The problem with probation and parole

During the November election, voters across the country approved a slew of initiatives to reform police departments, curb the failed war on drugs, and reduce incarceration. But millions of…

During the November election, voters across the country approved a slew of initiatives to reform police departments, curb the failed war on drugs, and reduce incarceration. But millions of people are still being brutalized by a subtler, yet no less abusive, form of law enforcement: probation and parole.

Promoted as alternatives to incarceration, probation and parole have become systems of oppression and control, primarily over Black and brown people. To fully reckon with racial injustice and police abuses, we must reform these discriminatory systems of supervision. 

Take Willie White, a middle-age Black father I met in December 2019 at a jail in Lowndes County, Georgia. 

Like one in every 18 adults in Georgia, White is on supervision — in his case, probation for 10 years due to a 2015 marijuana conviction. In October 2019, White had been riding his bicycle through town when police approached him. He was arrested for possessing drugs, and ended up spending months in jail just waiting for a hearing to challenge allegations of violating his probation. 

Nearly 4.4 million people in the United States are on probation or parole, often for years. While under supervision, they must abide by numerous vague, difficult to follow, and oppressive conditions — including paying fines and fees many cannot afford; attending frequent meetings, often far away or during work hours; reporting every address change, even if they lack housing stability; and staying away from people with felony records.

This system is oppressive for everyone, but it disproportionately impacts Black people. Across the nation in 2016, one out of 23 Black people was on probation or parole, compared to one in 81 whites.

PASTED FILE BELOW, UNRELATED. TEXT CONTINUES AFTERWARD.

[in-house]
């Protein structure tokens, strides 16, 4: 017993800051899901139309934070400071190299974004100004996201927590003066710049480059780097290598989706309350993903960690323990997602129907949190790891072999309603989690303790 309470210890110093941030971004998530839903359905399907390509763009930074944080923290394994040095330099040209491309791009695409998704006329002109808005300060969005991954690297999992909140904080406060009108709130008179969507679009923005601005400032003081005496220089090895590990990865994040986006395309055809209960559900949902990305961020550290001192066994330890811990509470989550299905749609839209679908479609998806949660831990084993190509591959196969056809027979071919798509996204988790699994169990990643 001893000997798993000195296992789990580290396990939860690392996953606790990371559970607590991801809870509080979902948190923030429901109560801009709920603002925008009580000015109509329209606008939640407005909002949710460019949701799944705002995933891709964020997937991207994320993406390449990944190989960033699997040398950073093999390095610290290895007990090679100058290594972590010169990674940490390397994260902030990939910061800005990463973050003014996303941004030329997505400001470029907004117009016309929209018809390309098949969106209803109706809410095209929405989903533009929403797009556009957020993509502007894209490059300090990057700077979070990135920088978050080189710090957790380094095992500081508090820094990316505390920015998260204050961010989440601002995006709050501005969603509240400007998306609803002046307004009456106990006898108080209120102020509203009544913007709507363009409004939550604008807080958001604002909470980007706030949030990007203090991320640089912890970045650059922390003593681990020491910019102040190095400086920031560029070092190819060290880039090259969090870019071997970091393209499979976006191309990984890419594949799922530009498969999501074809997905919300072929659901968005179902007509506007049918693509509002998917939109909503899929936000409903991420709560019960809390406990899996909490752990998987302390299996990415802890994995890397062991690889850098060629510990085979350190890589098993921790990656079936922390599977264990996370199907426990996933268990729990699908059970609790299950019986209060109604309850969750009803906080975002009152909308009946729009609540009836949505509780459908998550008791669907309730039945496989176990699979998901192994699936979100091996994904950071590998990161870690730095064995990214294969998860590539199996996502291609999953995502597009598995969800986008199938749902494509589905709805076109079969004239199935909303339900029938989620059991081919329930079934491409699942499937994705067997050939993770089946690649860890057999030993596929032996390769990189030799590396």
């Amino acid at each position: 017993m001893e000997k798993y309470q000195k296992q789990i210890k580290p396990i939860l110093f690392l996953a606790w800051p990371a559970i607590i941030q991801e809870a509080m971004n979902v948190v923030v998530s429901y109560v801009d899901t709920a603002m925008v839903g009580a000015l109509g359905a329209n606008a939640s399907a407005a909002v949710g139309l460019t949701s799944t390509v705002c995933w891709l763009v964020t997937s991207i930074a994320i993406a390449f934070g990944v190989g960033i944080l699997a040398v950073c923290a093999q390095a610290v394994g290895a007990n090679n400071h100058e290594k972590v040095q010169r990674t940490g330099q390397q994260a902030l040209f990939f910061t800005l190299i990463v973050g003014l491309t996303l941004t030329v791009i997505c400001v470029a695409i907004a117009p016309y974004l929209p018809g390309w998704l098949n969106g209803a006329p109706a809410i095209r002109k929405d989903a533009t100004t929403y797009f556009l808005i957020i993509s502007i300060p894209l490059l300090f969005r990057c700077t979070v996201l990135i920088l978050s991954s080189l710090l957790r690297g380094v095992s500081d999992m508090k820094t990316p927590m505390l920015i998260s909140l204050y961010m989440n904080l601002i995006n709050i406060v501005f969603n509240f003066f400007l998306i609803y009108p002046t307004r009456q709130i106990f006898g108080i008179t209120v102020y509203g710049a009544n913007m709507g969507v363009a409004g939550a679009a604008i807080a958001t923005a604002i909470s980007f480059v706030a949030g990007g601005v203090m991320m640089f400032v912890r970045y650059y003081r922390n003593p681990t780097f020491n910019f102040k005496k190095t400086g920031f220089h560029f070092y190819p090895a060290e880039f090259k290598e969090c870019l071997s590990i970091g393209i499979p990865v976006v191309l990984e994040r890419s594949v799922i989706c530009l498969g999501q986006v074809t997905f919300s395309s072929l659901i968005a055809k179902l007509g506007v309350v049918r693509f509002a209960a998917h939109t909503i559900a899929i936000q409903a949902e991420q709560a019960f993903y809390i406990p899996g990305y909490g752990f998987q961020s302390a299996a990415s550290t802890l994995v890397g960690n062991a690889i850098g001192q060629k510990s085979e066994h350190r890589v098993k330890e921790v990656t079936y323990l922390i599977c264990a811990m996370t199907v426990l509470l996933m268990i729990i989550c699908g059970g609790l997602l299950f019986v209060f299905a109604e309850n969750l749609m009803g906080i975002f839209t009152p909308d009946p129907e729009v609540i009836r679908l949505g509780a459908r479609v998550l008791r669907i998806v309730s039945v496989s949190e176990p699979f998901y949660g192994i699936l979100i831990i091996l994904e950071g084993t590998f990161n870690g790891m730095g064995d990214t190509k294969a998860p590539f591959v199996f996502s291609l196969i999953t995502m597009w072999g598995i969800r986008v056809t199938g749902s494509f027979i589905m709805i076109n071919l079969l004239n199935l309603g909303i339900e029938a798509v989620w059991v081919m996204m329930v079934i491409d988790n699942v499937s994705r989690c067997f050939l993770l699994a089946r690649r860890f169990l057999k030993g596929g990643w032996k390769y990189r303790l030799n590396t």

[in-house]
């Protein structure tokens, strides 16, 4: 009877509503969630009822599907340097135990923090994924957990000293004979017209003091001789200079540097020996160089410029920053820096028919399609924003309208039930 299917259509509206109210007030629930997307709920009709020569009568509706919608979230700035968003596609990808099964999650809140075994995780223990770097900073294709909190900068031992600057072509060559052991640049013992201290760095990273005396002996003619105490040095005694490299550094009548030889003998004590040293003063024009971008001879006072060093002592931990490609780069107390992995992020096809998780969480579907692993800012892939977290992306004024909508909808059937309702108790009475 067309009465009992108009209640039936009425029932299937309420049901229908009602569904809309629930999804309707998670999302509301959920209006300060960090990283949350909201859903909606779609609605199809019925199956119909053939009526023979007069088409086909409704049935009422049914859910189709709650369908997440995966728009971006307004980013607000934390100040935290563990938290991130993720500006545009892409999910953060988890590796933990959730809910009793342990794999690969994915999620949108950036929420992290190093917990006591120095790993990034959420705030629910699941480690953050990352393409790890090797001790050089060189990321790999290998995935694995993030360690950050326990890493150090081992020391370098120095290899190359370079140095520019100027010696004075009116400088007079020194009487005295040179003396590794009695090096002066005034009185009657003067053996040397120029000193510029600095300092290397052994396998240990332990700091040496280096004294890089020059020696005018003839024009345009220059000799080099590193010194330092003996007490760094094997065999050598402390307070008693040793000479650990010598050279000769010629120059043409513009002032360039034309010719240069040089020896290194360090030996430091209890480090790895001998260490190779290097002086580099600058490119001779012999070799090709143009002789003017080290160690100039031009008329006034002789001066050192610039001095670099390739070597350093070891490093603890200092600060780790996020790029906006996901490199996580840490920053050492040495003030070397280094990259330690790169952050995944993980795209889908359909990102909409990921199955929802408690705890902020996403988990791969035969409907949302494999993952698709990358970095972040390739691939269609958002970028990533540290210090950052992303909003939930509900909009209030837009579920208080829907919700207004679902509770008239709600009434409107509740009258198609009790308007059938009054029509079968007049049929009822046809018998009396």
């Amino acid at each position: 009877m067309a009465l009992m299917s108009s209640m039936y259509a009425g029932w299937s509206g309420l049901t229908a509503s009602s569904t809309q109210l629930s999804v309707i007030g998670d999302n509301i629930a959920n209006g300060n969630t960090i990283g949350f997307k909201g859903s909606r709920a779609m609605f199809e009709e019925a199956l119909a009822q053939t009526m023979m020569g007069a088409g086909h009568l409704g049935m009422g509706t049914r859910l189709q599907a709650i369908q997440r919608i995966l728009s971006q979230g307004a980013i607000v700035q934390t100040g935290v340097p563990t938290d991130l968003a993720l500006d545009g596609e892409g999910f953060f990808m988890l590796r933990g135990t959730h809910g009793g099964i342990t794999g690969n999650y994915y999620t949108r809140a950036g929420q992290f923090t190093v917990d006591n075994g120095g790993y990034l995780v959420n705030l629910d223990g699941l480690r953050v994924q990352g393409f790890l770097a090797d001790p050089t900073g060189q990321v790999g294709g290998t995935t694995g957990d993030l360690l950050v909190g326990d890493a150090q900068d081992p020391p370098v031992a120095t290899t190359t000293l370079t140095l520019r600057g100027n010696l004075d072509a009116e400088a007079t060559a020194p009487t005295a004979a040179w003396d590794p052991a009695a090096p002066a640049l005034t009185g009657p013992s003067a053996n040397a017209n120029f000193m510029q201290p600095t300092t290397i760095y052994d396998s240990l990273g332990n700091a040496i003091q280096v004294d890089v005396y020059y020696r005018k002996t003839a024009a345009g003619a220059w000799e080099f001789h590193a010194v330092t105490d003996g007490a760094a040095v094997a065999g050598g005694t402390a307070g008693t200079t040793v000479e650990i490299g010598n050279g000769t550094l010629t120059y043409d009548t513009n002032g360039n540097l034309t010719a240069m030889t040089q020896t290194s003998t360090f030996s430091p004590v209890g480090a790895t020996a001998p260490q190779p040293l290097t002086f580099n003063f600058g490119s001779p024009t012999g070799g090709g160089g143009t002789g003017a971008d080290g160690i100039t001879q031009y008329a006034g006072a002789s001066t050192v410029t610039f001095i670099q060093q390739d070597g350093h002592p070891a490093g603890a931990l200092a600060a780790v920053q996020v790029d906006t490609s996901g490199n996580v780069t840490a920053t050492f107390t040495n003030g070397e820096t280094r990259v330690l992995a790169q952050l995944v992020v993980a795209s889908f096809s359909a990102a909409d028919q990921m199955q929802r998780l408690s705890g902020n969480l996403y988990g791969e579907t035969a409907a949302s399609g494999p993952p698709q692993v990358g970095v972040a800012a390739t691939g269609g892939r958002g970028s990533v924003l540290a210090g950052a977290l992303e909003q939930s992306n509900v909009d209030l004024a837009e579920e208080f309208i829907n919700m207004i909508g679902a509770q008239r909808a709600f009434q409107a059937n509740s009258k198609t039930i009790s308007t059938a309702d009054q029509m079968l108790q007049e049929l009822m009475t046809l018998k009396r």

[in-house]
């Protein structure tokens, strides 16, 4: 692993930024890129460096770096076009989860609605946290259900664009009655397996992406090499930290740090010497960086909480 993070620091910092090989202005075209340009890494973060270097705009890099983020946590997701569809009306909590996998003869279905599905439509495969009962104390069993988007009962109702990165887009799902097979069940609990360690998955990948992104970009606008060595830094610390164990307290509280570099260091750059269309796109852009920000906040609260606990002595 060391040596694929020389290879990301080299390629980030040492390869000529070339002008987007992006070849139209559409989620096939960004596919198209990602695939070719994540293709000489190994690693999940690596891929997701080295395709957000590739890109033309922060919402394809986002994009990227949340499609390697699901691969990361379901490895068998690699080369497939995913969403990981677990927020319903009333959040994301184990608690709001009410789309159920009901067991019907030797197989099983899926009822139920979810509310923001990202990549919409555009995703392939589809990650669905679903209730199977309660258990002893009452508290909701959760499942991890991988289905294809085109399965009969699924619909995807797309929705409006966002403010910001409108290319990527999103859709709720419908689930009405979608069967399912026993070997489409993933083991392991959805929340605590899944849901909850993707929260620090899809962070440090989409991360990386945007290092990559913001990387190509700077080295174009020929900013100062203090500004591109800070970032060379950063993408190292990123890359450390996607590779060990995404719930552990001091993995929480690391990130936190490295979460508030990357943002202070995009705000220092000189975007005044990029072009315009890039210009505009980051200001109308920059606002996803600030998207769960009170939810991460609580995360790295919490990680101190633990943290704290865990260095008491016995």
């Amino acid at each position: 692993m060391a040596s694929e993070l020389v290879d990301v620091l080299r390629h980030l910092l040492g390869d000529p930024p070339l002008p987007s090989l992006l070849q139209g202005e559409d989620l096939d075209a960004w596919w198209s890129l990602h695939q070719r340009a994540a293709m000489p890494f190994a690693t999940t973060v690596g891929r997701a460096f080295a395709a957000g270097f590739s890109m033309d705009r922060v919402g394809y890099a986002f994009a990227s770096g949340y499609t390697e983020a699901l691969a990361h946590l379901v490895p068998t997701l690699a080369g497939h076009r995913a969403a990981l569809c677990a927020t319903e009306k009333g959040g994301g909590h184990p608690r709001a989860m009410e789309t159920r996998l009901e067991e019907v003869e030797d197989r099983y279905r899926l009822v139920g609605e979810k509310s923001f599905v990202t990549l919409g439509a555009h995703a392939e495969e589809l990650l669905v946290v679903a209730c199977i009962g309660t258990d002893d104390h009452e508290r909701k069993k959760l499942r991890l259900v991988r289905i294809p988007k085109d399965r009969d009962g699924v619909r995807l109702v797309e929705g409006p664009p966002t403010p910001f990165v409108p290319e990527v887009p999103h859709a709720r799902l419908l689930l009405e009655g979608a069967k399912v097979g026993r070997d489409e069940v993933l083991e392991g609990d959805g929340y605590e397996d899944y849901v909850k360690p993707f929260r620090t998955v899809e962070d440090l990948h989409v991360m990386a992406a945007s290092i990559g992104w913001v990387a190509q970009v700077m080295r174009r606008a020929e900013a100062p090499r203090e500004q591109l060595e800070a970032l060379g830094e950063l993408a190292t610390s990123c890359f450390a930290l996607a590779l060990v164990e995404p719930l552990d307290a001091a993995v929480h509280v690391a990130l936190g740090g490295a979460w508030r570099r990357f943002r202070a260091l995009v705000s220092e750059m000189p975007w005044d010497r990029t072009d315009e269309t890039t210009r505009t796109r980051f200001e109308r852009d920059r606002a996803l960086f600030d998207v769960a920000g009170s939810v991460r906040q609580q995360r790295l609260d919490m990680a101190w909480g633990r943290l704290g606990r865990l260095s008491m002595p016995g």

I spoke with a Black mother in a Pennsylvania jail just days before her third child was due. She had spent years in jail or on probation for charges she said stemmed from a longstanding substance use disorder. “I asked for programs,” she said, but her probation officer “didn’t want to hear that I need help; they just gave me time.”

Probation and parole were designed in the late nineteenth century to keep people out of jail and prison and help them to get needed services. But the “tough on crime” movement that began in the 1970s turned probation and parole into a means of racial control. Conditions toughened, sentences lengthened, monitoring increased, and sanctions for violations were heightened. Now these systems are fueling mass incarceration.

In 2017, nearly half the number of people entering state prisons in the United States were sent there for violating probation or parole. In states where Human Rights Watch conducted in-depth research — Pennsylvania, Wisconsin, and Georgia — people are often locked up for minor rule violations, like failing to report an address change, or low-level crimes, like drug possession or disorderly conduct. 

Regardless of the allegations, people whose probation or parole are being revoked are often being sent to jails that are overcrowded, unsanitary, and now at risk for outbreaks of COVID-19. Black people bear the brunt of this enforcement: multiple studies show that supervision is more likely to result in re-incarceration for Black people than white people. 

To be sure, probation and parole do keep some people out of jail and prison. But in far too many cases, they lead people right back to a cell, while in large part failing to connect them with the services and resources they need. 

The movement to divest from police and invest in communities is important. But to protect Black lives, we must also divest from probation and parole, and invest those savings into increasing access to jobs, housing, education and health services.  

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This column was produced for the Progressive Media Project, which is run by The Progressive magazine, and distributed by Tribune News Service.


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